Food aid and persecution


MYRNA BROWN, HOST: Coming up next on The World and Everything in It: food aid and persecution.

On Tuesday we told you about the looming food crisis in developing nations. The world has enough food, just not in the right places. And pandemic-related restrictions have made it much harder to move food to where it’s needed most.

MEGAN BASHAM, HOST: That makes food an even more valuable commodity—one that can be used as a weapon instead of a blessing. According to a recent report from religious liberty watchdog Open Doors USA, officials in some parts of the world are withholding aid from Christians unless they are willing to renounce their faith.

Joining us now to talk about this new method of persecution is Open Doors CEO David Curry. Good morning, David!

DAVID CURRY, GUEST: Thank you for having me on. I appreciate it.

BASHAM: So, you note that this problem is especially bad in sub-Saharan Africa due to the presence of militant Islamic groups. Can you tell us what Christians are facing in parts of Nigeria and Sudan?

CURRY: Well, Nigeria is the real epicenter here, particularly northern Nigeria where you have two very radical groups: Boko Haram, which is associated with al Qaeda and ISIS. It has the same ideology, which is really the critical part, because what they’re doing is they’re attacking Christian villages, trying to push Christians out of the north, many of them over the last six to seven years have already gone down into the southern part of Nigeria. 

But with COVID relief, you’ve added an extra filter of difficulty, particularly because some of the food resources, hygiene resources that would typically go to these sorts of impoverished villages in the midst of COVID, these goods are being distributed by Islamic governors of these Sharia law states and they’re basically saying to Christians this aid is paid for by Islamic taxes, you are a Christian, you are an infidel, we’re not giving you food, we’re not giving you hygiene kits.

So, we’re drawing attention to this for a couple of reasons: it’s an intense situation, it also highlights the difficulty of Christians in general in that larger region. And we just really want people to be aware of it, to be able to step up and pray, first of all, if they’re people of faith. And to support them. … 

BASHAM: What about other countries, like Vietnam, where it’s the government, not militant groups, opposing Christianity?

CURRY: Well, what we really see as regards to issues around COVID relief being withheld from Christians is in what I would call the Islamic parts of Asia. It’s not to suggest that all of Islam would approve of this, but where there are radicals, where those groups exist or governors can withhold that, it’s happening in Islamic Asia.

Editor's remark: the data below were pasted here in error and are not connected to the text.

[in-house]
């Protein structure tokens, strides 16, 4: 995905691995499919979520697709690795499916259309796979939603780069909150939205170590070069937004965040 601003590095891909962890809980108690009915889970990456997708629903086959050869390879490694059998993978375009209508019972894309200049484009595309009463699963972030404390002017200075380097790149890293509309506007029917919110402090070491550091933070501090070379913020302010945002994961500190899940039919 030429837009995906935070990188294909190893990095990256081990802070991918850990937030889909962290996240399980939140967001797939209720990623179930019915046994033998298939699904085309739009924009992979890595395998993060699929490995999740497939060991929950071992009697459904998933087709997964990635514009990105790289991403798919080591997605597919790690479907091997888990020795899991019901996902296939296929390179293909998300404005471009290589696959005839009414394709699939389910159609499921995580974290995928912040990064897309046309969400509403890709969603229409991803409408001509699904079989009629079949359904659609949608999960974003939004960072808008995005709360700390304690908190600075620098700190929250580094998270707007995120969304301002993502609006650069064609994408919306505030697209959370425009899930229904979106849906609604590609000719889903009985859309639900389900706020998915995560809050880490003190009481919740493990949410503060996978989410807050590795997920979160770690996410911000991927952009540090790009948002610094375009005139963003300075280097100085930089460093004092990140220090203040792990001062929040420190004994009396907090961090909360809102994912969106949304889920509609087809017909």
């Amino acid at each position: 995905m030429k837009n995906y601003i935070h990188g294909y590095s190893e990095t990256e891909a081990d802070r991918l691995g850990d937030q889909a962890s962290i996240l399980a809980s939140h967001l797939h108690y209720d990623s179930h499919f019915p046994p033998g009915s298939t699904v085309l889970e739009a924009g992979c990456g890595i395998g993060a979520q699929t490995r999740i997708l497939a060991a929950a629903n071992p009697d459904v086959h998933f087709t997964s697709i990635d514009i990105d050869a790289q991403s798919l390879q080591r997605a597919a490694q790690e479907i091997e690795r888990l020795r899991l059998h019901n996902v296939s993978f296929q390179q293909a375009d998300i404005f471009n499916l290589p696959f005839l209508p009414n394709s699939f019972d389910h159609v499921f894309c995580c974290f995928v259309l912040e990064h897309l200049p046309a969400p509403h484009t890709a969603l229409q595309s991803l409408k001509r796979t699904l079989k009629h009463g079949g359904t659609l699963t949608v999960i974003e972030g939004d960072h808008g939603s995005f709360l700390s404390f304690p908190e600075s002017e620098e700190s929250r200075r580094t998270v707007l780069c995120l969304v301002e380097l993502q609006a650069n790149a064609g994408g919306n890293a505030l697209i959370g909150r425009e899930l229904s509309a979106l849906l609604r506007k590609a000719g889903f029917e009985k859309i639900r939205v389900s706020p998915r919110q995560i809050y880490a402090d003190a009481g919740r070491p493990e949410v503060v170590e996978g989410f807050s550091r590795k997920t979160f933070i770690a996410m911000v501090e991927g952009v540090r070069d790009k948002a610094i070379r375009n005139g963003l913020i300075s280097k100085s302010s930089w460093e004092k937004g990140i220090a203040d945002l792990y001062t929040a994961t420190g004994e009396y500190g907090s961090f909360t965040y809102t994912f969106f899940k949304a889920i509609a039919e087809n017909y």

So you’ve got areas of India as well where there might be extremist Hindu groups that will do that. We really first began to notice it in places like India and the Islamic parts of Asia. So, but Vietnam, we haven’t seen the COVID relief to the same degree because the metropolitan areas have a lot more freedom.

BASHAM: Are international aid groups aware of what’s happening? Are they taking steps to prevent this kind of discrimination and persecution?

CURRY: I think everybody has largely been focused on, first, how can we get our hands on food supplies, on aid. I don’t think everybody’s been focused on this, which is why we’re drawing attention to it. The reality is that there’s about 100,000 people who we’ve been able to help in Asia, in some of these Islamic areas. 

We’ve identified, I think, somewhere around 12,000 families in northern Nigeria that need this aid and the hygiene kits and the things that they need to stay safe and to eat in the midst of the COVID thing. So, these are pockets—significant pockets—but I think that it hasn’t risen to the wider awareness because people are just scrambling, as you know. 

And we’d love to see people be aware of this to the degree that governments can step in and make sure that this aid gets distributed to Christian minorities and other minority groups who would be withheld. That would be helpful. Of course in Nigeria, that’s not an expectation we have because the government has been so ineffectual in protecting Christian communities from Boko Haram and the extremist groups. It’s hard to believe they’d step forward now, but we certainly hope they do.

BASHAM: David Curry is CEO of Open Doors USA. Thanks so much for joining us today.

CURRY: Thank you.


(AP Photo/Sunday Alamba, File) In this file photo taken Saturday, Aug. 27, 2016, women displaced by Islamist extremists wait for food to be handed out to them at the Bakassi camp in Maiduguri, Nigeria.

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